In a ceremonial event Tuesday, Kosovo's newly elected president, who is the Balkan nation's second female leader and one of the youngest presidents in the world, was officially sworn in.
Vjosa Osmani-Sadriu, 38, was elected to a five-year term on Sunday by Kosovo’s Assembly, or Parliament, overcoming an opposition boycott that had kept parliament short of a quorum a day earlier. She became Kosovo’s second female president in the post-war period.
The charismatic Osmani took office Tuesday in a ceremony with a guard of honor. Acting President Glauk Konjufca handed over the country’s constitution, avoiding a more formal ceremony due to the pandemic.
Osmani, a law professor who belongs to a new political generation in the Balkan territory vowing to eradicate widespread corruption, was formerly acting president from November until late March.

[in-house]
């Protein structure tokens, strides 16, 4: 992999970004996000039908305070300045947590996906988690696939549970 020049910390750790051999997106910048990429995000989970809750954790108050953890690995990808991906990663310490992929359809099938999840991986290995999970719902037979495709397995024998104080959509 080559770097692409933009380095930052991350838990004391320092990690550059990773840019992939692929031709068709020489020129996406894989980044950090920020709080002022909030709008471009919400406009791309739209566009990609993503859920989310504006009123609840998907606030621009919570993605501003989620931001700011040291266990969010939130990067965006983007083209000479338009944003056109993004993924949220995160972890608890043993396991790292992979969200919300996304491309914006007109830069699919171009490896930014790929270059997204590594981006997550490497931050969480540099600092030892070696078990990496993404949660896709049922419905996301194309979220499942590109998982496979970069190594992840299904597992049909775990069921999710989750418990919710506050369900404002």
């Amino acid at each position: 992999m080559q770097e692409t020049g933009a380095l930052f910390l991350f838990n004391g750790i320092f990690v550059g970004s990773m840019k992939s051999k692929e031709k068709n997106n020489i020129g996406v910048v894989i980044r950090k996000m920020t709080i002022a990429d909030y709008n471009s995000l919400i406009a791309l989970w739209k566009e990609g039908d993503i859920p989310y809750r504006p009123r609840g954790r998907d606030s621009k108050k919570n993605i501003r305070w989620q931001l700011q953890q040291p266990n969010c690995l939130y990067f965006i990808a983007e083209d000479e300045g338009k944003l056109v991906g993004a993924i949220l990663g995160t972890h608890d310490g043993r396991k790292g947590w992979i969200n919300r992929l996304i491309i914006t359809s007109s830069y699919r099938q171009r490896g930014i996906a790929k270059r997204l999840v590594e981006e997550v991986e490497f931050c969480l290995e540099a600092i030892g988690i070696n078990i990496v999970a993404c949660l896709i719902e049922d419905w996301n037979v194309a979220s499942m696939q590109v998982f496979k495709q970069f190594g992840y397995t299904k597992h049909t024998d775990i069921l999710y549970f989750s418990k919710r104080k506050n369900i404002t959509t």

She replaced Hashim Thaci, who resigned after facing charges for war crimes and crimes against humanity at a special court based in The Hague. Thaci, like many other leaders that dominated the Balkan country's political spheres for years, was a guerrilla leader during Kosovo’s war for independence from Serbia in the late 1990s.
A fierce advocate of women's rights, Osmani was already the target of sexist remarks before she even took office, from a member of parliament and professor, whose comment sparked a protest Monday calling for his resignation.
The post of Kosovo’s president is largely ceremonial, but she also plays a leading role in foreign policy and as the commander of the armed forces.
Kosovo became independent in 2008. It is recognized by more than 100 countries but not by Serbia or Serbian allies like Russia and China.
Resuming normalization talks with former war foe Serbia will be a priority on the multilingual president's list, even though the government of Prime Minister Albin Kurti has said it’s not high among its own goals.